Abraham Lincoln and Stephen Douglas squared off seven times in 1858 for formal debates when they were battling for a U.S. Senate seat in Illinois. During one of those debates, Douglas accused Lincoln of being “two-faced” on the issue of slavery. Without missing a beat, Lincoln famously replied, “I leave it to my audience: If I had two faces, would I be wearing this one?”

How many of us wouldn’t change something about ourselves if we could? We’d love to be taller, shorter, thinner, stronger, smarter, more disciplined, better speakers, more talented singers, more athletic, or, well, whatever it is we aren’t.

As an avid basketball player growing up, I dreamed of being six feet, four inches tall. God had other plans. I never made it beyond six feet; in fact, in recent years, I’m pretty sure I’ve been shrinking. Research, unfortunately, confirms that men can slowly lose an inch in height between the ages of thirty to seventy (it’s even worse for women, who can lose two inches).

There are certain things in life we can influence, and other things we can’t. We have certain personality types, certain physical body types, and certain natural talents, skills, and aptitudes. We can maximize our potential with what we’re given, but we can’t create realities that aren’t available or change who we fundamentally are.

Lincoln, who lost the Senate seat to Douglas but was elected president two years later, had a sharp wit and a self-deprecating sense of humor that often revealed both his self-confidence and his self-awareness. He knew his strengths and weaknesses, and he was comfortable being himself. That’s not always an easy balance to strike in our world, because our culture often promotes a false idea that accepting ourselves includes accepting and giving in to our sin nature or making excuses for our unhealthy or sinful choices.

Becoming settled and confident that you are a one-of-a-kind creation from the genius of God will anchor your life like few other things. It doesn’t free you to change who you are or to justify living however you please; it frees you to discover God and all that He intends for you.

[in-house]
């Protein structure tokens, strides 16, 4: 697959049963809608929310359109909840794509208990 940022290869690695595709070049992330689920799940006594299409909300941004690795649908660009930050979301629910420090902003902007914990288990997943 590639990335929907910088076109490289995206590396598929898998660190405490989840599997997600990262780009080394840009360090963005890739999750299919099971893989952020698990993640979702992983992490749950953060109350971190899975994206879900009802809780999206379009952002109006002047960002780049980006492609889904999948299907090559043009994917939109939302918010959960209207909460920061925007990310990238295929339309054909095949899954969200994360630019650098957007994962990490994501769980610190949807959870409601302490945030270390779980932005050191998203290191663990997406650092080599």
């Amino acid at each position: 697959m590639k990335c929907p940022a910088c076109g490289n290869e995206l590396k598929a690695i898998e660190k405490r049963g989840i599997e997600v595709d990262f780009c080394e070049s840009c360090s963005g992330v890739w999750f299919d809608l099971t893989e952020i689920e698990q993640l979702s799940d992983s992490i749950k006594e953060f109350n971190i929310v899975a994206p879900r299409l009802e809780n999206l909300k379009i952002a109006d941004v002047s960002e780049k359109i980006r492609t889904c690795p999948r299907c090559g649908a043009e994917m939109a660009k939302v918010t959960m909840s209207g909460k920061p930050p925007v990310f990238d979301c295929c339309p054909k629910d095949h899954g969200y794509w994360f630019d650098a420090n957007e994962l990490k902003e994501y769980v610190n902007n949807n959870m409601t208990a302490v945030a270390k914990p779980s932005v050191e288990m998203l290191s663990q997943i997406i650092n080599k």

Steve Graves

Joe White, the long-time president of Kanakuk Kamps, is known for telling parents the single most important thing they can teach their children is to be anchored in healthy self-awareness. Why? A healthy self-awareness frames all of life. It even frames how we relate to God.

People who have accepted themselves usually have a healthy self-awareness. They’ve come to understand what Paul meant in Romans 12:3 when he wrote, “For by the grace given to me, I tell everyone among you not to think of himself more highly than he should think. Instead, think sensibly, as God has distributed a measure of faith to each one.” They’ve come to understand what he meant in 2 Corinthians 10:12 as well, when he said we “lack understanding” if we compare ourselves with others. And they’ve come to understand what the psalmist meant when he praised God because he was “remarkably and wondrously made” by God (Ps. 139:14).

Such Scriptures help us discover a healthy self-awareness where we don’t think too highly or too lowly of ourselves. Thinking too highly places us above God. Thinking too lowly puts us below humanity. Thinking too highly makes us think we don’t ever make mistakes, nothing is ever our fault, and we have no need for God. Thinking too lowly tells us everything is our fault, that we are a failure, unlovable, and beyond God’s forgiveness.

People who have accepted themselves usually don’t spend an inordinate amount of time and energy trying to be someone else or find their self-worth in pleasing someone else. They are comfortable in their own skin, self-aware enough to see their flaws, and eager to improve without a desire to become someone they’re aren’t. Then they are freed to become the best version of the person God created them to be.

Excerpted with permission from 41 Deposits by Steve Graves. Copyright 2019, B&H Publishing Group.

Steve Graves is the founder of Coaching by Cornerstone, where he advises executives, business owners, and young entrepreneurs. When he isn't working his day job (or fishing), Steve writes and speaks often on topics related to strategy, work, and faith. After publishing the Life@Work Magazine some years ago, Steve recently launched a new writing and publishing venture, stephenrgraves.com. Through this venture, Steve is helping to stage conversations and create content around four life passions: organizational strategy, social innovation, leadership development, and practical faith.

41 Deposits by Steve Graves

41 Deposits shares the lessons Steve felt were important to him and his son so that other fathers and sons can learn and apply those lessons to their own lives and relationships. Regular, honest, uncut conversations about life, relationships, and work provided a unique opportunity to strengthen the integrity of their father-son relationship. Each chapter includes a story that drives home a specific deposit, followed by key insights to consider and questions to ask and answer. It’s not a study guide or a one-size-fits-all program, but this very personal account of the investments Steve made with his son Kile provides a blueprint for other fathers who are on a similar journey.

Father's have a unique opportunity to invest and make deposits in the lives of their sons. 41 Deposits by Steve Graves looks at crucial conversations for fathers to have with their sons.